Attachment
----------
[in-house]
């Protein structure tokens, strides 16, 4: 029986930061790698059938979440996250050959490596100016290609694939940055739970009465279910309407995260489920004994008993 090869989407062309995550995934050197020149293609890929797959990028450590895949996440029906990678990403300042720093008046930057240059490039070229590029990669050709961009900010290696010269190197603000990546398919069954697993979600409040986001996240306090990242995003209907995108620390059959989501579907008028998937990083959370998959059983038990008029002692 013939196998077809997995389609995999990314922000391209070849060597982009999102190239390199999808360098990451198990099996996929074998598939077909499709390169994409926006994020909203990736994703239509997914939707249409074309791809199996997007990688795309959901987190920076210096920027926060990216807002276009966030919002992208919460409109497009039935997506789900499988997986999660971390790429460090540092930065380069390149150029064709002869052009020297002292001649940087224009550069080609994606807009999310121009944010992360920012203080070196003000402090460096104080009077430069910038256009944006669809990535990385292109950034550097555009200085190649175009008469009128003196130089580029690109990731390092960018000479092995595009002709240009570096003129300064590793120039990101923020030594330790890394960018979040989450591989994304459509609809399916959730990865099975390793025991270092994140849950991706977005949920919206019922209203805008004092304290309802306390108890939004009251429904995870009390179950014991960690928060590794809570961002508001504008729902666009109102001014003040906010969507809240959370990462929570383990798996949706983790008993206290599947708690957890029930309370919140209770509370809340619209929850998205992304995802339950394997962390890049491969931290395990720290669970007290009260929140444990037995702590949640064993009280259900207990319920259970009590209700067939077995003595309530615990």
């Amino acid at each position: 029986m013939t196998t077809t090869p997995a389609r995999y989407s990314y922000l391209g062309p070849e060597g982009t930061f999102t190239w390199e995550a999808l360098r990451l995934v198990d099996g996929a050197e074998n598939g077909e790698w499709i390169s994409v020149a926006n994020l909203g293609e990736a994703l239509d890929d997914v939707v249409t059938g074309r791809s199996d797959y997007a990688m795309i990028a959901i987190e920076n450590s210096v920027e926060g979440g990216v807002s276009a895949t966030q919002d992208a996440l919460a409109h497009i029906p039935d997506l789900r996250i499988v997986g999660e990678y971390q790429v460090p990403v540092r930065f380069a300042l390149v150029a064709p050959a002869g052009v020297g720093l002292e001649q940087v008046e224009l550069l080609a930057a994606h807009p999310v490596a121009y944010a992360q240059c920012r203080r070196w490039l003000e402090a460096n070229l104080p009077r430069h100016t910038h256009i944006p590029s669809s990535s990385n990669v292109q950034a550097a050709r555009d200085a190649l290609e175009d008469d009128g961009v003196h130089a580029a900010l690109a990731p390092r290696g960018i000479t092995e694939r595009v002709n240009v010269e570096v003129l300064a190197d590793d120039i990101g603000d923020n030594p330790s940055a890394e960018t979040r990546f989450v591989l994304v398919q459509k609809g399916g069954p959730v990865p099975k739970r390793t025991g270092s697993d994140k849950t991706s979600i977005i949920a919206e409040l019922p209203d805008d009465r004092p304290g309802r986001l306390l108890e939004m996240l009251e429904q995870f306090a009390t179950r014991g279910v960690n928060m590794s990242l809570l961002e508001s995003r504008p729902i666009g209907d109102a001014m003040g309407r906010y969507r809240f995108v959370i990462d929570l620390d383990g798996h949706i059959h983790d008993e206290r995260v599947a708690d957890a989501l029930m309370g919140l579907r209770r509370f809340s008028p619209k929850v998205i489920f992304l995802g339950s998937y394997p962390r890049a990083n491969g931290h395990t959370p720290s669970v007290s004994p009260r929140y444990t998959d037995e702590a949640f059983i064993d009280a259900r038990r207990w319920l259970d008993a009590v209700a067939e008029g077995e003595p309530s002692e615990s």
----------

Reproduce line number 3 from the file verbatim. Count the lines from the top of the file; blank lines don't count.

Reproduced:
């Amino acid at each position: 029986m013939t196998t077809t090869p997995a389609r995999y989407s990314y922000l391209g062309p070849e060597g982009t930061f999102t190239w390199e995550a999808l360098r990451l995934v198990d099996g996929a050197e074998n598939g077909e790698w499709i390169s994409v020149a926006n994020l909203g293609e990736a994703l239509d890929d997914v939707v249409t059938g074309r791809s199996d797959y997007a990688m795309i990028a959901i987190e920076n450590s210096v920027e926060g979440g990216v807002s276009a895949t966030q919002d992208a996440l919460a409109h497009i029906p039935d997506l789900r996250i499988v997986g999660e990678y971390q790429v460090p990403v540092r930065f380069a300042l390149v150029a064709p050959a002869g052009v020297g720093l002292e001649q940087v008046e224009l550069l080609a930057a994606h807009p999310v490596a121009y944010a992360q240059c920012r203080r070196w490039l003000e402090a460096n070229l104080p009077r430069h100016t910038h256009i944006p590029s669809s990535s990385n990669v292109q950034a550097a050709r555009d200085a190649l290609e175009d008469d009128g961009v003196h130089a580029a900010l690109a990731p390092r290696g960018i000479t092995e694939r595009v002709n240009v010269e570096v003129l300064a190197d590793d120039i990101g603000d923020n030594p330790s940055a890394e960018t979040r990546f989450v591989l994304v398919q459509k609809g399916g069954p959730v990865p099975k739970r390793t025991g270092s697993d994140k849950t991706s979600i977005i949920a919206e409040l019922p209203d805008d009465r004092p304290g309802r986001l306390l108890e939004m996240l009251e429904q995870f306090a009390t179950r014991g279910v960690n928060m590794s990242l809570l961002e508001s995003r504008p729902i666009g209907d109102a001014m003040g309407r906010y969507r809240f995108v959370i990462d929570l620390d383990g798996h949706i059959h983790d008993e206290r995260v599947a708690d957890a989501l029930m309370g919140l579907r209770r509370f809340s008028p619209k929850v998205i489920f992304l995802g339950s998937y394997p962390r890049a990083n491969g931290h395990t959370p720290s669970v007290s004994p009260r929140y444990t998959d037995e702590a949640f059983i064993d009280a259900r038990r207990w319920l259970d008993a009590v209700a067939e008029g077995e003595p309530s002692e615990s």